It is the most efficient system for capitalism in its contemporary phase. There is no longer an agglomeration of workers for hours inside a factory, so there is no longer a workers' identity and collective force capable of handling mass violence and driving social change. Everything is pulverized and virtually controlled.
n the postmodern liberal era, we can see how the old socialist thinkers were wrong on the possibility to free man from exploration through technological development. Instead, technology has raised a new and more coercive way to explore and control man in favor of capitalist interests.
III – The uberization of War
As we exposed, the evolution of capitalism is the evolution of its forms of production and is consequently accompanied by the progress of the mechanisms to vigil, control and defend (vigilance, penal system and war).
The rise of postmodernity, with its economic system par excellence, neoliberalism, represented the dismantle of the old internal labor market, disappearing the labourist structures of requiring rights and, above all, the secure jobs to the advantage of the intermittent unsafe work.
But, another perspective is required to analyze this phenomenon, especially on the matters of war as it is currently practiced.
Briefly remembering some approaches, the primitive human groups lived by the fruits of the collection of natural means, fighting constantly each other for the group’s individual benefit; the Agricultural Revolution proportionated the victory of man over nature, producing means in relative abundance, creating the State and Army to protect production; the agricultural model survived until the advent of the mercantilist capitalism, the old primitive form of capitalist production; finally, we contemplated the Industrial Revolution and the rise of the factory as a model of work and society.
Each phase of this development had its own typical form of war. Until the Westphalian World, war was a practice of extermination, since the ancient primitive pre-agricultural human groups until the medieval religious wars. After the Treaties that established the Jus Publicum Europaeum, war became delimited, circumscribed and aristocratic. Then, the factories inaugurated the industrial form of war and killing – the Total Mobilization of Ernst Junger, which is a phenomenon of both, factory and front -, annihilating the Westphalian order and raising the universal legal thought. So, this system created a new international legal order which is characterized by the complete domain of the “winners”, the great world potencies, especially the US, which rules the whole world with its own norms and values, in such a way that determine who is and who is not human itself – “human” is basically everyone one who obeys the western ideology of the individual universal rights and “unhuman” are the those outside the norms, against whom there is only one possible dialogue: total war.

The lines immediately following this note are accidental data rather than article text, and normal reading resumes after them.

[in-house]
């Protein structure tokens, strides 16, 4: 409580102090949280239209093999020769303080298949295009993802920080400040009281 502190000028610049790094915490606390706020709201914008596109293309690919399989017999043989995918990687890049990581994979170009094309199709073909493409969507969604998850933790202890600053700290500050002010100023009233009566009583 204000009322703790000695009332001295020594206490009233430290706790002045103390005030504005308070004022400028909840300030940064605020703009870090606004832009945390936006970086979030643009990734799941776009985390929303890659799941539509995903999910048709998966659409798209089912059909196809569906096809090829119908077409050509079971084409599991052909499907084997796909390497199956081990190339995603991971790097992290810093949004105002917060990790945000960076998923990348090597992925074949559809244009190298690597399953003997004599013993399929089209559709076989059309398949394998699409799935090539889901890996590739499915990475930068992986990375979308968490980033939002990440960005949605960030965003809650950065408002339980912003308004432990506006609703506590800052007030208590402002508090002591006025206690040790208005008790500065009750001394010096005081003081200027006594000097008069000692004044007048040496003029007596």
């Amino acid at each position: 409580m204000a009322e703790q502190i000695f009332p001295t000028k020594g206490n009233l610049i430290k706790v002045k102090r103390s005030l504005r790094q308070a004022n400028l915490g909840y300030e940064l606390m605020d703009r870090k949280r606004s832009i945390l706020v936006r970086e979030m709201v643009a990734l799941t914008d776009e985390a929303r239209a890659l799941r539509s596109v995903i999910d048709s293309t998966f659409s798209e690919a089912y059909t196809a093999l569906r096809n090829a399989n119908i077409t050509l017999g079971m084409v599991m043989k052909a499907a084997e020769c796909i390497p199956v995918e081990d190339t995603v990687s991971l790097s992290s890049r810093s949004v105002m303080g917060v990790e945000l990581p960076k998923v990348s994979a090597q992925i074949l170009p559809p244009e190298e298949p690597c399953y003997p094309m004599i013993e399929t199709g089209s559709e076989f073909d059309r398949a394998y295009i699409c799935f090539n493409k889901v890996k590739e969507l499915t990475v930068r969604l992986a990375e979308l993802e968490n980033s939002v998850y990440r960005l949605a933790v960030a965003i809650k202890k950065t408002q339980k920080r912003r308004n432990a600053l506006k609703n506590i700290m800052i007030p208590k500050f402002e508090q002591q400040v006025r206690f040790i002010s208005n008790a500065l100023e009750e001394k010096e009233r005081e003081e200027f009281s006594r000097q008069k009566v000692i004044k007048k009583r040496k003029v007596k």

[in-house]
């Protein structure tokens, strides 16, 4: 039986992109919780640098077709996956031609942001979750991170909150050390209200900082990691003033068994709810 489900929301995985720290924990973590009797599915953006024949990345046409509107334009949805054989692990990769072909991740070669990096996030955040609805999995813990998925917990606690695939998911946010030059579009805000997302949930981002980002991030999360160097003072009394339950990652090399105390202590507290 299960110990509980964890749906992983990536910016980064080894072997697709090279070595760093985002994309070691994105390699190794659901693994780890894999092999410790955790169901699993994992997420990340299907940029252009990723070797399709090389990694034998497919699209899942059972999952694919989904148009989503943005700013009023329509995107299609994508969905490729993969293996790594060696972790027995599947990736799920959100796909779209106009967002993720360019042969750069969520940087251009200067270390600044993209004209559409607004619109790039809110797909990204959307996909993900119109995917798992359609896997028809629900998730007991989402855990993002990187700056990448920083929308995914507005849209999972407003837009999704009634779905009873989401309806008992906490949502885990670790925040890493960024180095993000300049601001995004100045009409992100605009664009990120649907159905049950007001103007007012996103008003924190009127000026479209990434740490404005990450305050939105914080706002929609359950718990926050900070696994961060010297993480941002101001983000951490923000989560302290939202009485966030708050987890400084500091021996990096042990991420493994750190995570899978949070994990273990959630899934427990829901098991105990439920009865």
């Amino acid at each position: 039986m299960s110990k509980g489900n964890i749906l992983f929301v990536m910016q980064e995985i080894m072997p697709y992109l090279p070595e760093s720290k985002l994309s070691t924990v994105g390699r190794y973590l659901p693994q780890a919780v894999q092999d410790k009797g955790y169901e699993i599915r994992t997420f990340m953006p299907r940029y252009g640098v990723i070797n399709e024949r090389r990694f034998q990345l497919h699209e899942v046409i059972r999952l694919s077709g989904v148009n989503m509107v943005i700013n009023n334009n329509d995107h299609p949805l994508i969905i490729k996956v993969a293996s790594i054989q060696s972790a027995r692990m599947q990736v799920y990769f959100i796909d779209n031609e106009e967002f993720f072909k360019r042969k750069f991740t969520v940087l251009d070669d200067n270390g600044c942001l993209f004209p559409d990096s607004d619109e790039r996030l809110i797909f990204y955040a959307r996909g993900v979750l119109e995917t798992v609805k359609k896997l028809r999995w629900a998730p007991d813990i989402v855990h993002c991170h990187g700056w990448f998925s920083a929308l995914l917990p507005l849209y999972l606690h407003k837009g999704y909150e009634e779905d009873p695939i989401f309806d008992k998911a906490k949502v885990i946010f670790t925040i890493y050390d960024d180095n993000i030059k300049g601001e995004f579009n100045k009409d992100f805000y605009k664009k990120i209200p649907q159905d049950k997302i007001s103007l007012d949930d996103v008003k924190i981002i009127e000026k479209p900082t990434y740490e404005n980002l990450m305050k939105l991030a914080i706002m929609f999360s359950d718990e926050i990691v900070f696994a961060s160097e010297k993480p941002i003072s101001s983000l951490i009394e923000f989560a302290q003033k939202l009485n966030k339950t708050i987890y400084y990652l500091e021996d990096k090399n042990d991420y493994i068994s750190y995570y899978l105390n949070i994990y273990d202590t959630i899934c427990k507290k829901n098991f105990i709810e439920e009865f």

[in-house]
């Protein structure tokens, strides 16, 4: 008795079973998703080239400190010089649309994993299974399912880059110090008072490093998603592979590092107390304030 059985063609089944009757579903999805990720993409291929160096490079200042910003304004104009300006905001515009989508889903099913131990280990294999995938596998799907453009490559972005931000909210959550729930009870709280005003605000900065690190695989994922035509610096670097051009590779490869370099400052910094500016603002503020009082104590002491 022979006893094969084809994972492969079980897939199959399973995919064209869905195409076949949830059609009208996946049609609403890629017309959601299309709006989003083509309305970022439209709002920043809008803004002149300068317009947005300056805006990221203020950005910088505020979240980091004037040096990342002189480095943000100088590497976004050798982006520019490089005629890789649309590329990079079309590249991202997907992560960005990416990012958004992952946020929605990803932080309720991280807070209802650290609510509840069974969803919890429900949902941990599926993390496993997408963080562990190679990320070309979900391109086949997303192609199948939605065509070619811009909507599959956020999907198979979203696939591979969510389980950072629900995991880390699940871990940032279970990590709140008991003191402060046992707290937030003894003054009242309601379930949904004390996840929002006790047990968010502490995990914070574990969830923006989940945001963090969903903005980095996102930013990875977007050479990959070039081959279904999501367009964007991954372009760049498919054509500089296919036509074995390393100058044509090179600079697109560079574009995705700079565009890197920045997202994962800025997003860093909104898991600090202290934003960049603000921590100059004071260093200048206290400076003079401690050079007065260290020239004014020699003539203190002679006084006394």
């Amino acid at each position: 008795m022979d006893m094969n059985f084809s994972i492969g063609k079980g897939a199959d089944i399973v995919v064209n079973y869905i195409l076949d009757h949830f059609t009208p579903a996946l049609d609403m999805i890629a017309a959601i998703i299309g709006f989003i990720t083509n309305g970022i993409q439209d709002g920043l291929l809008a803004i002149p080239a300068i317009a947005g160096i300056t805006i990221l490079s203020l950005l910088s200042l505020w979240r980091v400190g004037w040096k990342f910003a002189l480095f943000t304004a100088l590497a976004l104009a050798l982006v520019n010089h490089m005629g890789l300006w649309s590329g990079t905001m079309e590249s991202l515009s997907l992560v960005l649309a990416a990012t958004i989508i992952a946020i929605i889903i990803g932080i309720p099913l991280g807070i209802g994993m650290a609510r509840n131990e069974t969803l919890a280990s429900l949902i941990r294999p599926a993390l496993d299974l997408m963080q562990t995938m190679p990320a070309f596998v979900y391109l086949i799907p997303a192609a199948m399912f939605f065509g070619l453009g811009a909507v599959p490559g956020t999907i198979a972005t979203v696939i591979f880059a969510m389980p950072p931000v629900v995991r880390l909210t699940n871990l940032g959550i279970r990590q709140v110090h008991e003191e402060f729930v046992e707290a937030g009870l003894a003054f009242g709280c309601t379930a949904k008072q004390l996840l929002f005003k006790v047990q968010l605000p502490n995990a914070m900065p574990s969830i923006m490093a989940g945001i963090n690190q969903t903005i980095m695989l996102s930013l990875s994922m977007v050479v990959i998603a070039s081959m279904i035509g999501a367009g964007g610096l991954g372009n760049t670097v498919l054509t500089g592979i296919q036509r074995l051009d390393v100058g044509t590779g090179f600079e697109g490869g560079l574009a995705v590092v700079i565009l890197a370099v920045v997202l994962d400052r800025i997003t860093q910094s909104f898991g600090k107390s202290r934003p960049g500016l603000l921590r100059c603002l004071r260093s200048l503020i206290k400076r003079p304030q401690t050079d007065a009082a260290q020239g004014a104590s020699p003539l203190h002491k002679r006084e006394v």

Though, we have some interesting aspects to note, especially since the victory of liberalism in the Cold War. War, as we understand this term traditionally, is a phenomenon in extinction. But this extinction does not mean pacification, instead, it means the rise of new forms of war.
Legally speaking, war is the armed conflict between two or more sovereign States. Few are these experiences since the end of the Cold War, although very tragic and lamentable the ones that occurred. But, geopolitically speaking, the definition of war is larger and the experiences all around the world are much more, especially after the World Trade Center’s attacks in 2001.
The War on Terror inaugurated the global asymmetric intermittent conflict against an invisible and undetermined enemy that is literally everywhere all the time. Against these enemies there is the global total war. But this total force is undefined territorially and temporally, creating a global atmosphere of fear, insecurity and uneasiness.
As while the enemy at this war is an invisible entity, everyone can be classified as such. That is why the War on Terror, since its inception, was a global war against the enemies of the globalist order. This war could not be made with the traditional means of the armed conflicts just because it would mean a global total war and the complete destruction of the world.
So, there were developed mechanisms to contain the “world’s-enemies” and maintain peace around the globe. It was possible just because of the advancement of technology, which proportionated new and better forms of control and vigil. These new forms are born from necessity of controlling the world from the possible threats to the global establishment. If it is impossible to guarantee a global military domain physically, modern technology proportionates this possibility by remote and immaterial means.
Nowadays, we contemplate the progress of disintegration of the traditional concept of war and military occupation in parallel with the success of a new tendency, in which the whole world in controlled and remotely monitored by the Western potencies – or the US – without the necessity of military physical intervention in most cases.